Julian Assange: Sweden to announce decision on rape case
[May 13 2019]
arrested in London last month after Ecuador abruptly
withdrew its protection
Swedish prosecutors are set to announce whether they
are reopening an inquiry into a rape allegation against Wikileaks
co-founder Julian Assange.
The investigation may be revived at the request of the
alleged victim's lawyer.
Assange, who denies the charges, has avoided
extradition to Sweden for seven years after seeking refuge at the
Ecuadorean embassy in London in 2012.
But the 47-year-old was evicted last month and
sentenced to 50 weeks in jail for breaching his bail conditions.
The US also wants to extradite Assange from the UK
over his alleged role in the release of classified military and
diplomatic material in 2010.
What happens now?
On Monday, Sweden's deputy director of public
prosecutions, Eva-Marie Persson, will announce her decision on whether
to revisit the sexual assault investigation after it was dropped two
Swedish prosecutors said at the time they felt they
were unable to take the case forward while Assange was inside the
However, the woman who made the allegation now wants
the case reopened, and since Assange's arrest last month - Ecuador
abruptly withdrew its protection and invited the police to arrest him -
Swedish prosecutors have been considering their options.
Under Swedish law, they have until next year to pursue
the case. If they do re-open the investigation, it is likely to raise
the question of which extradition request should take precedence: that
of Sweden or the US.
Australian-born Assange faces a charge of conspiracy
to commit computer intrusion in the US. He is accused of participating
in one of the largest ever leaks of government secrets, which could
result in a prison term of up to five years.
After his dramatic arrest last month, he was taken to
Westminster Magistrates' Court and found guilty of a British charge of
breaching bail. He is currently being held at Belmarsh prison in London.
The United Nations has called for his right to a fair
trial to be respected during any extradition process.
What is the Swedish investigation about?
Assange was accused of rape and other sexual offences
against two women following a Wikileaks conference in Stockholm in 2010.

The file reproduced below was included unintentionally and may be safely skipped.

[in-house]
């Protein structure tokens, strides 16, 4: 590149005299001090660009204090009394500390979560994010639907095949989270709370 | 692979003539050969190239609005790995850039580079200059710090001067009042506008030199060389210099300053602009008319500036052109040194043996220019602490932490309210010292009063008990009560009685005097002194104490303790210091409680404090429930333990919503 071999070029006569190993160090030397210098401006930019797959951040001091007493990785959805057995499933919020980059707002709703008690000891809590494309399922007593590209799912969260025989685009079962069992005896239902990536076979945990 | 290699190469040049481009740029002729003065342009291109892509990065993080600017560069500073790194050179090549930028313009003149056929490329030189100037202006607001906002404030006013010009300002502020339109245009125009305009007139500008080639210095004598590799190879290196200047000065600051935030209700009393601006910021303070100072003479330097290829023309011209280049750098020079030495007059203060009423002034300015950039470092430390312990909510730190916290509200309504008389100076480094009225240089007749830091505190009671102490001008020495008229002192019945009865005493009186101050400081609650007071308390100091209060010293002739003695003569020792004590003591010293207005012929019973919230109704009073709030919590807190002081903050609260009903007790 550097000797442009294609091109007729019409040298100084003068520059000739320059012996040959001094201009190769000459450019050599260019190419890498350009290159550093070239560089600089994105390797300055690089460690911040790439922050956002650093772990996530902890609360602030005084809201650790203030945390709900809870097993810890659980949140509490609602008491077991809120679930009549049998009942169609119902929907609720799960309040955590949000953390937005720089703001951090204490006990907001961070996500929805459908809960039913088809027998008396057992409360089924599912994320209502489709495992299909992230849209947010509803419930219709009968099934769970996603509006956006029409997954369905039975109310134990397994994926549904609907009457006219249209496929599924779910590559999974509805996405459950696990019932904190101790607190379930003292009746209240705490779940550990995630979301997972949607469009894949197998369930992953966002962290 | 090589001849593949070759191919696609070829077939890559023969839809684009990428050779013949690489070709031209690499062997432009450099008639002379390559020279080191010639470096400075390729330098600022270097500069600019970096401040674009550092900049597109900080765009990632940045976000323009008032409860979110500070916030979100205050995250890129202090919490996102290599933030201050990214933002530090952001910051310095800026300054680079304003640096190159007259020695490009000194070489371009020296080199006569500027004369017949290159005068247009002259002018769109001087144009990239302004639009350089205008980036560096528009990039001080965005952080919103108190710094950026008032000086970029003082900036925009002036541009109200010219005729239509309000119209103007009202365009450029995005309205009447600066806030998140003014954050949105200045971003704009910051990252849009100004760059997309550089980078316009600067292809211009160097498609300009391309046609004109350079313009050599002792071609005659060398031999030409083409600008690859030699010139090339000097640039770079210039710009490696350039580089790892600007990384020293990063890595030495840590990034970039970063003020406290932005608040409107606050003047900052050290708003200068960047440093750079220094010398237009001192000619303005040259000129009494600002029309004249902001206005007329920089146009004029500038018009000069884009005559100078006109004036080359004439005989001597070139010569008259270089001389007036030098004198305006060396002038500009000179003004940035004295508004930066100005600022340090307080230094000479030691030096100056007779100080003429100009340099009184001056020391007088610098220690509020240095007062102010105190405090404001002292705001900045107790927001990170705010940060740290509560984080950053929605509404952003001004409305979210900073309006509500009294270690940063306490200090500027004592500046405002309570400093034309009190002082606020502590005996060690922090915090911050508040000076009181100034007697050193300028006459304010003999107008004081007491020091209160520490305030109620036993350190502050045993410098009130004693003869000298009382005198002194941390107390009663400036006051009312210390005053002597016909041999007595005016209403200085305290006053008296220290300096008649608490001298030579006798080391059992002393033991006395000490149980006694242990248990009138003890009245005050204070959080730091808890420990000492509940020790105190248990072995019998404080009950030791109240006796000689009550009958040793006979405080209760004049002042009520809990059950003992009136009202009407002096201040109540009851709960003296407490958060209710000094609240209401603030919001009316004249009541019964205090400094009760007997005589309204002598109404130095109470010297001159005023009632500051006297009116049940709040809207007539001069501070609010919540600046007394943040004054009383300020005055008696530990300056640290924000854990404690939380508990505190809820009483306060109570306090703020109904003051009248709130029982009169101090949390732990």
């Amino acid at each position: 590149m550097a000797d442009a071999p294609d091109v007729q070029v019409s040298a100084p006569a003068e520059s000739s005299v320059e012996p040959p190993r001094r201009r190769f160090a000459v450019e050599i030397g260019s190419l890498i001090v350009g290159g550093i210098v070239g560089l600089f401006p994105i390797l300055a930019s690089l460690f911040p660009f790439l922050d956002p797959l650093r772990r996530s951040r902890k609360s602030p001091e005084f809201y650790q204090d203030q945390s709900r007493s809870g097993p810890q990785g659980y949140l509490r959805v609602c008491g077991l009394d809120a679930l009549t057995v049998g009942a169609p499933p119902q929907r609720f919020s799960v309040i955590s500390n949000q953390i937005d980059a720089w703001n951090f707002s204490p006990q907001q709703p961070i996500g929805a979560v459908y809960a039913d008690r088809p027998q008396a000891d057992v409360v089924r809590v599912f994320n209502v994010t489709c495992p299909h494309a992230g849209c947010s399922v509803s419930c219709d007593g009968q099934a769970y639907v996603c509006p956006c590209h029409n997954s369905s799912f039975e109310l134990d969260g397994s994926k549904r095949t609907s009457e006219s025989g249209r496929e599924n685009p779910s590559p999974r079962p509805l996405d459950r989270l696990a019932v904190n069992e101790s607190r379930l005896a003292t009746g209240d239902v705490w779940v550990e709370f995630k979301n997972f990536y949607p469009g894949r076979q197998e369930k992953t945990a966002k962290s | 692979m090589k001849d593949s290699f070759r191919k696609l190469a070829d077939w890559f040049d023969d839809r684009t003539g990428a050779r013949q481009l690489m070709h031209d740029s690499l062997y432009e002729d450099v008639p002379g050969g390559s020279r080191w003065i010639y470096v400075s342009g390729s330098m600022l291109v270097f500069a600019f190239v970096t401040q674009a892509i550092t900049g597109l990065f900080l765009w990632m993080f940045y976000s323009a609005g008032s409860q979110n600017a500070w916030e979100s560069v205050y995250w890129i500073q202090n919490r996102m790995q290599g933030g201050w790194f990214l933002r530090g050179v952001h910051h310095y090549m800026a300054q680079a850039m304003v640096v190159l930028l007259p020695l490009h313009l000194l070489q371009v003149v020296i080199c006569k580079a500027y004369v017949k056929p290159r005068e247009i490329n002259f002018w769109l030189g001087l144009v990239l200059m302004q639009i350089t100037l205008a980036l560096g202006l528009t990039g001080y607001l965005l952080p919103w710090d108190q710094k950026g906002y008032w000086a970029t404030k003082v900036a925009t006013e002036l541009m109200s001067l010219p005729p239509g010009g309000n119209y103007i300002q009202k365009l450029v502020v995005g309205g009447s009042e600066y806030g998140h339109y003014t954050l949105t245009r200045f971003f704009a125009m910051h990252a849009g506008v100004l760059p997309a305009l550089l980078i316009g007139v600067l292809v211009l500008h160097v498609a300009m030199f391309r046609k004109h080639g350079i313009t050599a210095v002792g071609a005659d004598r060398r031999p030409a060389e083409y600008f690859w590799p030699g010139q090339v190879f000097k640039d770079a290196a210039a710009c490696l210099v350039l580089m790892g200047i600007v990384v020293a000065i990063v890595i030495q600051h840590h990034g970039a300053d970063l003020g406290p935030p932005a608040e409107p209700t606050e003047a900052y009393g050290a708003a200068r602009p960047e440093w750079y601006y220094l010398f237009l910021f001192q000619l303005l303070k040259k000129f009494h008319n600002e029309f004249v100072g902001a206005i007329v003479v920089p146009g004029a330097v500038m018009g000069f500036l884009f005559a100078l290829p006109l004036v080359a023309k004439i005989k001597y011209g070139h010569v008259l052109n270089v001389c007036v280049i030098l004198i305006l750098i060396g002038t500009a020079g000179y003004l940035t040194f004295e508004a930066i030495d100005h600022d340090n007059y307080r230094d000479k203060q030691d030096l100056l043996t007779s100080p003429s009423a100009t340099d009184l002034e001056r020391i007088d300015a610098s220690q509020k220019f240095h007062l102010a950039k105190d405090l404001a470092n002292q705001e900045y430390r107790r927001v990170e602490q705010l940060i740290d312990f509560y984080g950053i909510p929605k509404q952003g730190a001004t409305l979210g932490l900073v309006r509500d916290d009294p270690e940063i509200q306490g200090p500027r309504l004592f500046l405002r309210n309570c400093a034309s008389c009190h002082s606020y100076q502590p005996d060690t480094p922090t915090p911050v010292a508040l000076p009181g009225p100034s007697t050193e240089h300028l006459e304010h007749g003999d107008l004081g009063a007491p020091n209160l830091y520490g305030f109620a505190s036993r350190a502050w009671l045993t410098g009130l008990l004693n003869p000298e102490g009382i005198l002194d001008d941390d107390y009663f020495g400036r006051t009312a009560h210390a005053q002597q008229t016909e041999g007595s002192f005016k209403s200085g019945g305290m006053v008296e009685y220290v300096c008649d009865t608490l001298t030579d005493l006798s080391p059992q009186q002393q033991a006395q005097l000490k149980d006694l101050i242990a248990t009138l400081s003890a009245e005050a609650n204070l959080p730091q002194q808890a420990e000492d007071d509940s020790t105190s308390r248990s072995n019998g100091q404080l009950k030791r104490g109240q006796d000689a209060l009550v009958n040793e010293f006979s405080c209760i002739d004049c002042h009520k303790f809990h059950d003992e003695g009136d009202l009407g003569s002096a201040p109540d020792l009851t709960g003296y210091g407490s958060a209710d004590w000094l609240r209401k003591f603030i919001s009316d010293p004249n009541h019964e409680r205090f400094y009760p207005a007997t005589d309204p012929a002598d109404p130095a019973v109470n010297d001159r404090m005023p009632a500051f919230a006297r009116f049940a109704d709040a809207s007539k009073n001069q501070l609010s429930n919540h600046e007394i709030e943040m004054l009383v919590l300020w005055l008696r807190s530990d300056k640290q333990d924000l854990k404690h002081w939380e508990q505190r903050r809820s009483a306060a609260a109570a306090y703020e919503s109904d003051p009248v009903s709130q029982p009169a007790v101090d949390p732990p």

He has always denied the allegations, saying the sex was consensual.
He also faced investigations for molestation and
unlawful coercion, but these cases were dropped in 2015 because time had
Prosecutors have been re-examining the rape case to
decide whether to resume it before the statute of limitations expires in
The alleged victim's lawyer, Elizabeth Massi Fritz,
said Assange's arrest came as a shock but "what we have been waiting and
hoping for since 2012 has now finally happened".
She said: "No rape victim should have to wait nine
years to see justice be served."
How does the extradition process work?
Lawyer Rebecca Niblock, who specialises in extradition
cases, said decisions lie primarily with the courts and that only a
judge can decide whether an extradition breaches an individual's human
The home secretary can consider a limited number of
issues when deciding whether or not to order an extradition, including
whether the person is at risk of the death penalty.
However, if Sweden made an extradition request, Ms
Niblock said it would be for the home secretary to decide which request
would take precedence, considering factors such as the seriousness of
the offence and which request was made first.
Nick Vamos, former head of extradition at the Crown
Prosecution Service, said the UK proceedings should not take more than
Considering Assange's potential objections to
extradition, Mr Vamos said that he did not think courts would accept the
US case was politically motivated.
But he said Assange may be able to argue that his
likely treatment in the US prison system would breach his human rights
and that could not receive a fair trial due to his notoriety and links
to political scandals.